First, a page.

Off Wabash Avenue on the east side of Crawfordsville is Canby Avenue. It is one of the few local reminders of E.R.S. Canby, a local boy, friend of Lew Wallace, and one of Crawfordsville’s five Civil War generals. The Canby family settled in Crawfordsville in the 1830s and lived in a home that stood on the site of the old high school (now the Athena Center). Mr. Canby was in charge of the Federal Land Office. His son, Edward Richard Sprigg Canby (E.R.S.) grew up in Crawfordsville, attended Wabash College for one year and then was appointed to West Point. Upon graduating from West Point, E.R.S. returned to Crawfordsville and married a local girl, Louisa (Lou) Hawkins.
The Wallaces and the Canbys travelled in the same social circle and remained friends throughout their lives although their travels and careers often took the couples in different directions. Like the Lew and Susan Wallace, E.R.S. and Lou Canby had a strong marriage with each being a significant partner.
After graduating from West Point, Canby continued in military service seeing combat in Florida during the Second Seminole War in the late 1830s and early 1840s and in the Mexican-American War in the mid-1840s. Canby’s military service included posts in upstate New York, California, Wyoming, and Utah in the 1850s. By 1860, he was posted in New Mexico. Lou travelled to these postings with her husband and during these early years they had one child, Mary, who died young.
While he was a gifted administrator, there were some in the army, including General Grant, who thought he was not aggressive enough in the field. In May of 1864 he was promoted to Major General, was posted to Louisiana for a time and then placed in command of the Military Division of Western Mississippi. He was wounded in November of 1864, but his wife nursed him back to health. When the Confederacy fell in April of 1865 he accepted the surrender of the Confederate forces west of the Mississippi. Immediately after the war, Canby was posted to Washington, D.C. where Grant came to hold Canby in great esteem for his knowledge and understanding of policy, law, and army regulations.When the Civil War broke out, Canby remained out west. He was promoted to colonel of the 19th U.S. Infantry on May 14, 1861 and less than a year later was promoted to Brigadier General in February of 1862. After some success in the west, particularly in Texas, Canby was posted to New York in the wake of the draft riots in 1863. Canby had a varied military career serving in both important administrative positions and active battle service.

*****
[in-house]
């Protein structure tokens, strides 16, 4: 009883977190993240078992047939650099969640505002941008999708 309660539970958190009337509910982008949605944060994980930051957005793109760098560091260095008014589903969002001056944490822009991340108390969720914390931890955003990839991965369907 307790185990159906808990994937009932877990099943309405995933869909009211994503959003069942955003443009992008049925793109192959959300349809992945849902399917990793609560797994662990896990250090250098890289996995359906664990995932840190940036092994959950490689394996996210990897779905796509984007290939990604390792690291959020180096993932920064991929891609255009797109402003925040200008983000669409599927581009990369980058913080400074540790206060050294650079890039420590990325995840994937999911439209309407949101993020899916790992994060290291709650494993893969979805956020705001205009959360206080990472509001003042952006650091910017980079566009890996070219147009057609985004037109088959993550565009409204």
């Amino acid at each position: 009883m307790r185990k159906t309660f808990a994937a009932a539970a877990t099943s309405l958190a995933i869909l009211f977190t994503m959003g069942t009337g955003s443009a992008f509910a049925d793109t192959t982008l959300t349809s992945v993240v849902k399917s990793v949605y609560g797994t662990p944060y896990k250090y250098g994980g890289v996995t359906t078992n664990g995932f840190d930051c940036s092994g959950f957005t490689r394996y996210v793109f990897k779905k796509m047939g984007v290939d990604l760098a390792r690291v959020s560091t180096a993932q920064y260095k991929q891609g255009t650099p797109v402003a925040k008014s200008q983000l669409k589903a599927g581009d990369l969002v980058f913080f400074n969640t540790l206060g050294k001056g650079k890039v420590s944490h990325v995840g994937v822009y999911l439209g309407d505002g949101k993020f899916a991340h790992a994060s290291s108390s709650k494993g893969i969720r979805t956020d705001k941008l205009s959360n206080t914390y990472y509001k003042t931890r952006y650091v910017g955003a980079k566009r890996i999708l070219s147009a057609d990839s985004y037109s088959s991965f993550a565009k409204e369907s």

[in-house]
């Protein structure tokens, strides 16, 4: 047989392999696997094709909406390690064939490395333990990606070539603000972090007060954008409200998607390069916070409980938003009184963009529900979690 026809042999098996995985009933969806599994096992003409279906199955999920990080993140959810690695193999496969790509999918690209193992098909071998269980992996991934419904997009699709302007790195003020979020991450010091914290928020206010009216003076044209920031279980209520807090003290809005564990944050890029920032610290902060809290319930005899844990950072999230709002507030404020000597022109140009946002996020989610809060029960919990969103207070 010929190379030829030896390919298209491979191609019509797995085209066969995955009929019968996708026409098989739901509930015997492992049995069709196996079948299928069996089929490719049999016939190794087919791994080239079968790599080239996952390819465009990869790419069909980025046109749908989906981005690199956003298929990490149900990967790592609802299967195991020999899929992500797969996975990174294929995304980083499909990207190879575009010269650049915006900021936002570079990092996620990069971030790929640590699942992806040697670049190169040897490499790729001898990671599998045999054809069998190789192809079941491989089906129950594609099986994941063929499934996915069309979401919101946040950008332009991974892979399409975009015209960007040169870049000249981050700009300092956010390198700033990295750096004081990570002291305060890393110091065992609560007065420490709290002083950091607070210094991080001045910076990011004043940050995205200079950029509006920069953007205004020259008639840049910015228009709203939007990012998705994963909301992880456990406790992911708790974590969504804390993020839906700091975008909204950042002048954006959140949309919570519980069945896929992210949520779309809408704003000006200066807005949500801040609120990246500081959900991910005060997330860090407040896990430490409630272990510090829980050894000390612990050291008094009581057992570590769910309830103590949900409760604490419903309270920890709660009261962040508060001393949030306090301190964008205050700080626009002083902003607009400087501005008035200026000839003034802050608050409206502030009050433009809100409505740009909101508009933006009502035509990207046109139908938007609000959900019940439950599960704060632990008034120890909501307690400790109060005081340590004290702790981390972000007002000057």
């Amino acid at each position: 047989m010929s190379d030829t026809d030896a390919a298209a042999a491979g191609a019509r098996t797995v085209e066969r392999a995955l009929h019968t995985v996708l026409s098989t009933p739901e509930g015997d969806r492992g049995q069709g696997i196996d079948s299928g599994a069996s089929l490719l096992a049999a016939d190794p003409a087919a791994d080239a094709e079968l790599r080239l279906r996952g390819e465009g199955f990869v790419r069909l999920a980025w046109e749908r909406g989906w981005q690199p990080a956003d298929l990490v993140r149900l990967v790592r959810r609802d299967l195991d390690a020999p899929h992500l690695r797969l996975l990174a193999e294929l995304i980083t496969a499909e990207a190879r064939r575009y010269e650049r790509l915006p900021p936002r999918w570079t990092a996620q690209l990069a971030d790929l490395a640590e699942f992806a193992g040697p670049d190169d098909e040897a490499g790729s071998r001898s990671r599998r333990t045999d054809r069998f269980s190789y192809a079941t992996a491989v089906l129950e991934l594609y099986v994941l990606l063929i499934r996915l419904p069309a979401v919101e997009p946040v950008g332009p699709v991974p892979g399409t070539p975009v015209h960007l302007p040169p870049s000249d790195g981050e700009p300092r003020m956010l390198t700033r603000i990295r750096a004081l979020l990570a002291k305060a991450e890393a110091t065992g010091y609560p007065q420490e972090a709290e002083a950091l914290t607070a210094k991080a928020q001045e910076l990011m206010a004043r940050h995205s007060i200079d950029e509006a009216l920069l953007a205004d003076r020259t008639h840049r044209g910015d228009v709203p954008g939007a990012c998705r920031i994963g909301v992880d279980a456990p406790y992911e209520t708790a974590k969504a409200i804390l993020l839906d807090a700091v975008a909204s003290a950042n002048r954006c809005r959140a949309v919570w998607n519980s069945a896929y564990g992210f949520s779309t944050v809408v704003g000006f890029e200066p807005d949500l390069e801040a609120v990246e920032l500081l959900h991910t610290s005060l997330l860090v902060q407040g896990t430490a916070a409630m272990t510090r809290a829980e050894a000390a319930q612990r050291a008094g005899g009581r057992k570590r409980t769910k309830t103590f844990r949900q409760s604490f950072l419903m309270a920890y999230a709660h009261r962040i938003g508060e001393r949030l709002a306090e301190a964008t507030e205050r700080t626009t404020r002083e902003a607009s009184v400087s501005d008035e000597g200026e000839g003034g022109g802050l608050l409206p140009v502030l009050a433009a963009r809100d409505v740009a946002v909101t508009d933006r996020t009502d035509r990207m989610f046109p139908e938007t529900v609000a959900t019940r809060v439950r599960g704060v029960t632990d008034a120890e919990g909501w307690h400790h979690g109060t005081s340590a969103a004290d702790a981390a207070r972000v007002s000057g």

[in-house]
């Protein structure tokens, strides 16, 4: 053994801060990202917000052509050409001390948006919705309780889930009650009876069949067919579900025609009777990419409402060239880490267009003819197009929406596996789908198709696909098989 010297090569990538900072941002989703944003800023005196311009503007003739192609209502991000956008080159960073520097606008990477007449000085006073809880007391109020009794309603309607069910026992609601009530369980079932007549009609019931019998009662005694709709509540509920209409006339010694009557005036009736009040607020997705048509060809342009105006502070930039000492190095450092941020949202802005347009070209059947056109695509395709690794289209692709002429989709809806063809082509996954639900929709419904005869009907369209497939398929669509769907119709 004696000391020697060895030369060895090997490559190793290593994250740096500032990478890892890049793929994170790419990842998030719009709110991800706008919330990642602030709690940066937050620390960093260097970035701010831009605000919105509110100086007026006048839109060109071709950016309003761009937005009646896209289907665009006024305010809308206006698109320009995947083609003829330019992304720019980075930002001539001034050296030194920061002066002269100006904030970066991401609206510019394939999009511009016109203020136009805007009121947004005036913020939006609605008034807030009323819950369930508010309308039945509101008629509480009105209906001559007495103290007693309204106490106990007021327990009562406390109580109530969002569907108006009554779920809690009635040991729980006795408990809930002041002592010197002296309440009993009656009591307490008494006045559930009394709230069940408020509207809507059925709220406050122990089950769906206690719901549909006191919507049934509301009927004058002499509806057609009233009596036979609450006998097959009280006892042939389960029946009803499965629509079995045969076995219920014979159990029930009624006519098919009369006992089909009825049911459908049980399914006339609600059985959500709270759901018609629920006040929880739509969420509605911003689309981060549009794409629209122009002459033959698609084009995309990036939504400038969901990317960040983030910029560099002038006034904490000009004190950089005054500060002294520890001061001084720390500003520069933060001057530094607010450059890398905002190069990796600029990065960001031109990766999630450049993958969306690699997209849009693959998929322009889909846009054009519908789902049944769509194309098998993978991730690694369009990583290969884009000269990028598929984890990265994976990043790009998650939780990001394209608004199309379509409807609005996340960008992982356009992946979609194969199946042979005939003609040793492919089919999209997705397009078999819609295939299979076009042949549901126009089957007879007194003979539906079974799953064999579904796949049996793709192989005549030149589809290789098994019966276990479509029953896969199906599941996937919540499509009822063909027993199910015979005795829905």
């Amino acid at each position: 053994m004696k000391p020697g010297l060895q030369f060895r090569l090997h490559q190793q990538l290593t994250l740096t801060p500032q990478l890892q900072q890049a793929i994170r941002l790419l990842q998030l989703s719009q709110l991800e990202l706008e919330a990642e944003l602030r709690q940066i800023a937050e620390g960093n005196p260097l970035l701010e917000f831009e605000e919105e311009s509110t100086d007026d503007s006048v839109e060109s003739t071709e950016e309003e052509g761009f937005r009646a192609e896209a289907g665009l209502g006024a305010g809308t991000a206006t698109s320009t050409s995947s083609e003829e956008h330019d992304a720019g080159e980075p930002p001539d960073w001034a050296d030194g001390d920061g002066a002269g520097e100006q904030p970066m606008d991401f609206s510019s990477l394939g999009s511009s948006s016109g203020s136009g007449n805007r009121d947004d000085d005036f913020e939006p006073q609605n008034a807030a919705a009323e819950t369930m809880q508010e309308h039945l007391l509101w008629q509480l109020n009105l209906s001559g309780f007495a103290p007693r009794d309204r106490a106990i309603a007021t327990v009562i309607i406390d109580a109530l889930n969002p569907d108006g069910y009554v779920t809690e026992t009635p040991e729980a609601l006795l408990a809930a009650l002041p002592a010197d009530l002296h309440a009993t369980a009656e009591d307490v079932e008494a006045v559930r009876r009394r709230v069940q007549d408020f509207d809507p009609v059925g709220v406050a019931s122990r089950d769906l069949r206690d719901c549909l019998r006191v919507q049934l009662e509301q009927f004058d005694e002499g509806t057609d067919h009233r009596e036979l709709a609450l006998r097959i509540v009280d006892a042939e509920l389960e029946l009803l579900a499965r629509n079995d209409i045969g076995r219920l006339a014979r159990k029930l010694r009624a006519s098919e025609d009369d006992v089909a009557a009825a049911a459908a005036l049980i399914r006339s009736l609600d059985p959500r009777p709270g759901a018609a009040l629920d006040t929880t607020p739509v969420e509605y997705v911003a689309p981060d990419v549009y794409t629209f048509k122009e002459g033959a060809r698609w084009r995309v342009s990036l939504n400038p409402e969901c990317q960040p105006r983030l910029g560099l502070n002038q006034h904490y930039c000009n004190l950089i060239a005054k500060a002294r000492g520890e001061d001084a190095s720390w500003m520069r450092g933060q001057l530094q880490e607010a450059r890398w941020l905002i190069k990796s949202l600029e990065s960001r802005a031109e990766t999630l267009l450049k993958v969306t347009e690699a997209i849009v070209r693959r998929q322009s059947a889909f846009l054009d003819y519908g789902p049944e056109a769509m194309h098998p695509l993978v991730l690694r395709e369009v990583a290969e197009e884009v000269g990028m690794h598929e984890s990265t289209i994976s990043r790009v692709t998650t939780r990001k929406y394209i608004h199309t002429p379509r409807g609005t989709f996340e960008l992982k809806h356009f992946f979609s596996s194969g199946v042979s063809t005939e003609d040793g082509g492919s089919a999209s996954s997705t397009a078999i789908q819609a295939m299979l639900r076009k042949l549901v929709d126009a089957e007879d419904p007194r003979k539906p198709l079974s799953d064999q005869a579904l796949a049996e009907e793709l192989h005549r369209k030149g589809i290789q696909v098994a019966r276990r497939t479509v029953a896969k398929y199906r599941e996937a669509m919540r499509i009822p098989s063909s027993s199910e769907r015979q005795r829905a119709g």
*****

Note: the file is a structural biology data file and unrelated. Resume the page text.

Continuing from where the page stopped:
Like Lew Wallace, Canby’s family was divided during the War. At one time, his father had owned slaves and he had cousins who fought for the Confederacy. After the war other relatives became carpetbaggers in Louisiana where Canby had been posted as a military governor. These family members sought favors from Canby, who declined their requests for support.
After the war he had a number of postings around the country including his service as military governor in Louisiana. This was followed by his appointment as Commander of the Fifth Military District, comprising the states of Delaware, Maryland, Alexandria and Fairfax, Virginia, and Washington, D.C. Many of these areas had been under the jurisdiction of Lew Wallace just a couple of years earlier. Additional postings in the Reconstruction South followed in Texas, North and South Carolina. Although he was seldom a favorite of either Republicans or Democrats, whites or blacks, state or federal officials, he conducted his business in fairness and honesty and was generally well respected.
In 1872, he was posted to the Pacific Northwest in the Oregon Territory in an effort by the U.S. government to address issues with the Modoc Indians. Relations between the Modoc tribe and the United States were tense after a series of failed negotiations and treaties over native lands. After a number of false starts, Canby was able to arrange a meeting with the leader of the Modoc tribe. Canby attended this meeting in April of 1873 unarmed, hopeful that he could relieve the building tension between the two sides. Although he understood the tension and knew that the Modoc were volatile, he arranged the meeting at a neutral site and went with a small group of men. During discussion when Canby indicated that he did not have the authority to grant the Modoc their ancestral lands, the leader of the Modoc tribe, Captain Jack, became enraged and attacked Canby. The general and the peace commissioner were killed and others in the party were injured.
There was a funeral service for Canby out west before the body was returned to Indianapolis for burial at Crown Hill. Civil War generals William Tecumseh Sherman, Phillip Sheridan, Irvin McDowell, and Lew Wallace were in attendance with McDowell and Wallace, his long-time friend, serving as pall bearers.